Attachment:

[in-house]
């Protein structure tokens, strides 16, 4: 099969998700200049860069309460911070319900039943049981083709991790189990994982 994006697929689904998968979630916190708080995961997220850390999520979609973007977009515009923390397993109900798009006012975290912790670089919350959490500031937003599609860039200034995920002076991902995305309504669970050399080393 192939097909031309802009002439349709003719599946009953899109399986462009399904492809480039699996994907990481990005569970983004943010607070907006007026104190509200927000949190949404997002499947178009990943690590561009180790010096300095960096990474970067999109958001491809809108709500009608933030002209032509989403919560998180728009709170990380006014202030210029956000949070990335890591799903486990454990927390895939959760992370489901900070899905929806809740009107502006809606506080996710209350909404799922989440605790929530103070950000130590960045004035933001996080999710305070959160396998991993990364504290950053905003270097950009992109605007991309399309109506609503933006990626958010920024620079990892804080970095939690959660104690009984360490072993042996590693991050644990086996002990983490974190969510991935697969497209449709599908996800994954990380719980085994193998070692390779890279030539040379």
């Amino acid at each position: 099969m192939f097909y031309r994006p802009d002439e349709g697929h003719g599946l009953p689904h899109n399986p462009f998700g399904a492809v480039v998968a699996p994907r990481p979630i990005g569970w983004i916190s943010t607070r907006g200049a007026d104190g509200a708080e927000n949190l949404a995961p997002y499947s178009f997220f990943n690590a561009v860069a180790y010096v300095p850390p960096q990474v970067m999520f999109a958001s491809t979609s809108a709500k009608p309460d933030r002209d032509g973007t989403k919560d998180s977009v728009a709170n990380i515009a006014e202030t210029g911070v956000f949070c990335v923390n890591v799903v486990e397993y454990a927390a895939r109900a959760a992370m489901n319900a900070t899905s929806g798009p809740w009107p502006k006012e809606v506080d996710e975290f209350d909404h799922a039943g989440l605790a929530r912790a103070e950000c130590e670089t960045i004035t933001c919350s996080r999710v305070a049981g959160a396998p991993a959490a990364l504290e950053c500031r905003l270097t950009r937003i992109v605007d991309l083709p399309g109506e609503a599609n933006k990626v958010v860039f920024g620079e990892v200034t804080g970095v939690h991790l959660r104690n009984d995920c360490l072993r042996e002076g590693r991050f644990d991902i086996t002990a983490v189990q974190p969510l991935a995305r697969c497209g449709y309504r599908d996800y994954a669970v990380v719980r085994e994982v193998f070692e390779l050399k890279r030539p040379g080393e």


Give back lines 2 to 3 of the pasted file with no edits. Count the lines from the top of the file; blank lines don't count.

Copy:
């Protein structure tokens, strides 16, 4: 099969998700200049860069309460911070319900039943049981083709991790189990994982 994006697929689904998968979630916190708080995961997220850390999520979609973007977009515009923390397993109900798009006012975290912790670089919350959490500031937003599609860039200034995920002076991902995305309504669970050399080393 192939097909031309802009002439349709003719599946009953899109399986462009399904492809480039699996994907990481990005569970983004943010607070907006007026104190509200927000949190949404997002499947178009990943690590561009180790010096300095960096990474970067999109958001491809809108709500009608933030002209032509989403919560998180728009709170990380006014202030210029956000949070990335890591799903486990454990927390895939959760992370489901900070899905929806809740009107502006809606506080996710209350909404799922989440605790929530103070950000130590960045004035933001996080999710305070959160396998991993990364504290950053905003270097950009992109605007991309399309109506609503933006990626958010920024620079990892804080970095939690959660104690009984360490072993042996590693991050644990086996002990983490974190969510991935697969497209449709599908996800994954990380719980085994193998070692390779890279030539040379």
């Amino acid at each position: 099969m192939f097909y031309r994006p802009d002439e349709g697929h003719g599946l009953p689904h899109n399986p462009f998700g399904a492809v480039v998968a699996p994907r990481p979630i990005g569970w983004i916190s943010t607070r907006g200049a007026d104190g509200a708080e927000n949190l949404a995961p997002y499947s178009f997220f990943n690590a561009v860069a180790y010096v300095p850390p960096q990474v970067m999520f999109a958001s491809t979609s809108a709500k009608p309460d933030r002209d032509g973007t989403k919560d998180s977009v728009a709170n990380i515009a006014e202030t210029g911070v956000f949070c990335v923390n890591v799903v486990e397993y454990a927390a895939r109900a959760a992370m489901n319900a900070t899905s929806g798009p809740w009107p502006k006012e809606v506080d996710e975290f209350d909404h799922a039943g989440l605790a929530r912790a103070e950000c130590e670089t960045i004035t933001c919350s996080r999710v305070a049981g959160a396998p991993a959490a990364l504290e950053c500031r905003l270097t950009r937003i992109v605007d991309l083709p399309g109506e609503a599609n933006k990626v958010v860039f920024g620079e990892v200034t804080g970095v939690h991790l959660r104690n009984d995920c360490l072993r042996e002076g590693r991050f644990d991902i086996t002990a983490v189990q974190p969510l991935a995305r697969c497209g449709y309504r599908d996800y994954a669970v990380v719980r085994e994982v193998f070692e390779l050399k890279r030539p040379g080393e």